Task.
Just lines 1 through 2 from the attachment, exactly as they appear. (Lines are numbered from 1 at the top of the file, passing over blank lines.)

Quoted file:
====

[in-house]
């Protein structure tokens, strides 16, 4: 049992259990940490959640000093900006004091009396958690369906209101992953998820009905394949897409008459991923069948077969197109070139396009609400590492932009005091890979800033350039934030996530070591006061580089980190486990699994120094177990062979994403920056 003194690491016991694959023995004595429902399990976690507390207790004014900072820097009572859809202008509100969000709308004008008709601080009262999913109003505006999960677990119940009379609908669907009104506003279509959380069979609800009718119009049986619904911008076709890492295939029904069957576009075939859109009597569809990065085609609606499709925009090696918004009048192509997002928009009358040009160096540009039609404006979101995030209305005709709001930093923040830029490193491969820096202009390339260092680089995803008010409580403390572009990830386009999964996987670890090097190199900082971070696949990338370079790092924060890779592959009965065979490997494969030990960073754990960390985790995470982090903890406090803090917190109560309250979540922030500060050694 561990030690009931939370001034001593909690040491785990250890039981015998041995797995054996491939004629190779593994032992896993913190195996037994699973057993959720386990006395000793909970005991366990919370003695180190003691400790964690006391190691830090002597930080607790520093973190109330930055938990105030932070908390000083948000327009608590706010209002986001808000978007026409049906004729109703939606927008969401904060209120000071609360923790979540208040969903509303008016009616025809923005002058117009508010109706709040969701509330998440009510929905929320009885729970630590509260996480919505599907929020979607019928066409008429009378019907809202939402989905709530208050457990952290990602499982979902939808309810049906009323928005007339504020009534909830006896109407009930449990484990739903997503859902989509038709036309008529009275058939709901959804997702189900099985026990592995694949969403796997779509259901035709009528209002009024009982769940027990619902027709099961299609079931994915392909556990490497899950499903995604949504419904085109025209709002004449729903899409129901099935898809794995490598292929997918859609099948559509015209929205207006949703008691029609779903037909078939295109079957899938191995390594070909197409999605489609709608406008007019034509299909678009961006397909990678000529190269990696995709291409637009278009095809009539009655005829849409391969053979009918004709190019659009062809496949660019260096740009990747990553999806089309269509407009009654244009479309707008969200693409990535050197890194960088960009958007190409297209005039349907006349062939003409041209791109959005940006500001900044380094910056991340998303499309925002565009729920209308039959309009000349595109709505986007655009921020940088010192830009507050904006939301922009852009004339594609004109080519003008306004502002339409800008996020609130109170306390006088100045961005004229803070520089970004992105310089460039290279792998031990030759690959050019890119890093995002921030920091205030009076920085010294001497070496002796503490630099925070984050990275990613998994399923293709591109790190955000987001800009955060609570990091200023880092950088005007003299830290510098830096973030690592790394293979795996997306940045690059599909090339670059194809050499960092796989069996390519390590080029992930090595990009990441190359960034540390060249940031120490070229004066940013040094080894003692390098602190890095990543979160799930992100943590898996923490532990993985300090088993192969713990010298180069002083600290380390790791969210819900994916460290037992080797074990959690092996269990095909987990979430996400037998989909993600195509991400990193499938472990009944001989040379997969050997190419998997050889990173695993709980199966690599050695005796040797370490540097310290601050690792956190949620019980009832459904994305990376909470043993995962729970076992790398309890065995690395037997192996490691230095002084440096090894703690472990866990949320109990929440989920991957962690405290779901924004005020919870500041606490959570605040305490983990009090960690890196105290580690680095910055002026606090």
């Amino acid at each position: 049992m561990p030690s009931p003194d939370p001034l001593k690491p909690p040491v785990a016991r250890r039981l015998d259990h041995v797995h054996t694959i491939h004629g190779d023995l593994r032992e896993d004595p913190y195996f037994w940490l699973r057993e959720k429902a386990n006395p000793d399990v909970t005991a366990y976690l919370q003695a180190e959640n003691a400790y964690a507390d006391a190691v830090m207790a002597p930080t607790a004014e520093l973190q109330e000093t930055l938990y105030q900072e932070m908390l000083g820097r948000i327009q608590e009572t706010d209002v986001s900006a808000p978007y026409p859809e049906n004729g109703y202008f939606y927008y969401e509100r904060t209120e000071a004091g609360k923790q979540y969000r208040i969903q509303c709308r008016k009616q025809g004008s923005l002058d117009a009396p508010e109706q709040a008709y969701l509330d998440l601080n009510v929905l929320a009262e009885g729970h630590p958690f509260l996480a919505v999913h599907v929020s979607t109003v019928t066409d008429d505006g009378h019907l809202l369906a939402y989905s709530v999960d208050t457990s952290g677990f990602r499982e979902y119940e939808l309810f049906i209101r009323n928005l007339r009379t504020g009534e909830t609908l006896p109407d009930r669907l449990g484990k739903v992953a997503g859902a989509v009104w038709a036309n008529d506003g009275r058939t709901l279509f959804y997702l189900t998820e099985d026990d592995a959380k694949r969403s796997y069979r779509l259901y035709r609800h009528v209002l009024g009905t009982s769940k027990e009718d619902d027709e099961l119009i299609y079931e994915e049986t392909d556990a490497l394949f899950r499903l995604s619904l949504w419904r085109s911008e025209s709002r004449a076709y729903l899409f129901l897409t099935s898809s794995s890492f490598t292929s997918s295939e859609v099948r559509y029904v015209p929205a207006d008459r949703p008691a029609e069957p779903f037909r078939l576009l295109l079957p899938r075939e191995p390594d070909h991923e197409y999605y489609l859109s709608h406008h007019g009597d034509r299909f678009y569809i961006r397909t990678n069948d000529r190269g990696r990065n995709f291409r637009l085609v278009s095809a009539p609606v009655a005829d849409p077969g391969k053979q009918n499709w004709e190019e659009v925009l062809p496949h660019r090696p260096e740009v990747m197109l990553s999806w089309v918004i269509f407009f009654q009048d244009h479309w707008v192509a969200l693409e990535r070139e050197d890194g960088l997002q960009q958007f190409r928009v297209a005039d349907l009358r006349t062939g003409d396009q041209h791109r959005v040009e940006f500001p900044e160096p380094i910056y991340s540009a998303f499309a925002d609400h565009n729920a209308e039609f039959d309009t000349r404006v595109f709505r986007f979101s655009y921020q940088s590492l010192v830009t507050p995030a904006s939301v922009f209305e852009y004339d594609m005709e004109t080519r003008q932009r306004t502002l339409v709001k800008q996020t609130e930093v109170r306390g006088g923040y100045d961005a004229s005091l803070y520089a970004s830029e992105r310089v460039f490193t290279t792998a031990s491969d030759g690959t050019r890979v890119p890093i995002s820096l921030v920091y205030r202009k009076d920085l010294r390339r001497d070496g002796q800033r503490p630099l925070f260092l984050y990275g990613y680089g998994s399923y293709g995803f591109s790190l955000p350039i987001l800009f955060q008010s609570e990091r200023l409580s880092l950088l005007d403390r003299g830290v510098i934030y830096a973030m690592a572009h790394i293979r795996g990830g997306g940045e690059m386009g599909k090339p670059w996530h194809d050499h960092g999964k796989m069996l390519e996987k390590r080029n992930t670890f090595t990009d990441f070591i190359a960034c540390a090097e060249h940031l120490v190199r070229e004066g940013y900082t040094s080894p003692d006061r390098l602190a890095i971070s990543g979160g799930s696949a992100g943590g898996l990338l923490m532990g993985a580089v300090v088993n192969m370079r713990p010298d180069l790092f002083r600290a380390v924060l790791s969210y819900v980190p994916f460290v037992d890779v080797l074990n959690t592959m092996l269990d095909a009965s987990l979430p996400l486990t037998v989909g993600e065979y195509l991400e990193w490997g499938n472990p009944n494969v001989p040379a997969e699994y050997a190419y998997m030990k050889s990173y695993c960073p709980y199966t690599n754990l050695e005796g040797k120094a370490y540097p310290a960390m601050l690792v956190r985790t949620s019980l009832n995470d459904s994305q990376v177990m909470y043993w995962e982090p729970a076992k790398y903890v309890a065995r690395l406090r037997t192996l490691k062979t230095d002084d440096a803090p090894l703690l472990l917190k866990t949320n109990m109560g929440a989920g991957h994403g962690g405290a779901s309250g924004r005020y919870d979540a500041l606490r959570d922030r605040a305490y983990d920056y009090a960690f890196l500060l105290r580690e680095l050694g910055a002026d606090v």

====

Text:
[in-house]
């Protein structure tokens, strides 16, 4: 049992259990940490959640000093900006004091009396958690369906209101992953998820009905394949897409008459991923069948077969197109070139396009609400590492932009005091890979800033350039934030996530070591006061580089980190486990699994120094177990062979994403920056 003194690491016991694959023995004595429902399990976690507390207790004014900072820097009572859809202008509100969000709308004008008709601080009262999913109003505006999960677990119940009379609908669907009104506003279509959380069979609800009718119009049986619904911008076709890492295939029904069957576009075939859109009597569809990065085609609606499709925009090696918004009048192509997002928009009358040009160096540009039609404006979101995030209305005709709001930093923040830029490193491969820096202009390339260092680089995803008010409580403390572009990830386009999964996987670890090097190199900082971070696949990338370079790092924060890779592959009965065979490997494969030990960073754990960390985790995470982090903890406090803090917190109560309250979540922030500060050694 561990030690009931939370001034001593909690040491785990250890039981015998041995797995054996491939004629190779593994032992896993913190195996037994699973057993959720386990006395000793909970005991366990919370003695180190003691400790964690006391190691830090002597930080607790520093973190109330930055938990105030932070908390000083948000327009608590706010209002986001808000978007026409049906004729109703939606927008969401904060209120000071609360923790979540208040969903509303008016009616025809923005002058117009508010109706709040969701509330998440009510929905929320009885729970630590509260996480919505599907929020979607019928066409008429009378019907809202939402989905709530208050457990952290990602499982979902939808309810049906009323928005007339504020009534909830006896109407009930449990484990739903997503859902989509038709036309008529009275058939709901959804997702189900099985026990592995694949969403796997779509259901035709009528209002009024009982769940027990619902027709099961299609079931994915392909556990490497899950499903995604949504419904085109025209709002004449729903899409129901099935898809794995490598292929997918859609099948559509015209929205207006949703008691029609779903037909078939295109079957899938191995390594070909197409999605489609709608406008007019034509299909678009961006397909990678000529190269990696995709291409637009278009095809009539009655005829849409391969053979009918004709190019659009062809496949660019260096740009990747990553999806089309269509407009009654244009479309707008969200693409990535050197890194960088960009958007190409297209005039349907006349062939003409041209791109959005940006500001900044380094910056991340998303499309925002565009729920209308039959309009000349595109709505986007655009921020940088010192830009507050904006939301922009852009004339594609004109080519003008306004502002339409800008996020609130109170306390006088100045961005004229803070520089970004992105310089460039290279792998031990030759690959050019890119890093995002921030920091205030009076920085010294001497070496002796503490630099925070984050990275990613998994399923293709591109790190955000987001800009955060609570990091200023880092950088005007003299830290510098830096973030690592790394293979795996997306940045690059599909090339670059194809050499960092796989069996390519390590080029992930090595990009990441190359960034540390060249940031120490070229004066940013040094080894003692390098602190890095990543979160799930992100943590898996923490532990993985300090088993192969713990010298180069002083600290380390790791969210819900994916460290037992080797074990959690092996269990095909987990979430996400037998989909993600195509991400990193499938472990009944001989040379997969050997190419998997050889990173695993709980199966690599050695005796040797370490540097310290601050690792956190949620019980009832459904994305990376909470043993995962729970076992790398309890065995690395037997192996490691230095002084440096090894703690472990866990949320109990929440989920991957962690405290779901924004005020919870500041606490959570605040305490983990009090960690890196105290580690680095910055002026606090």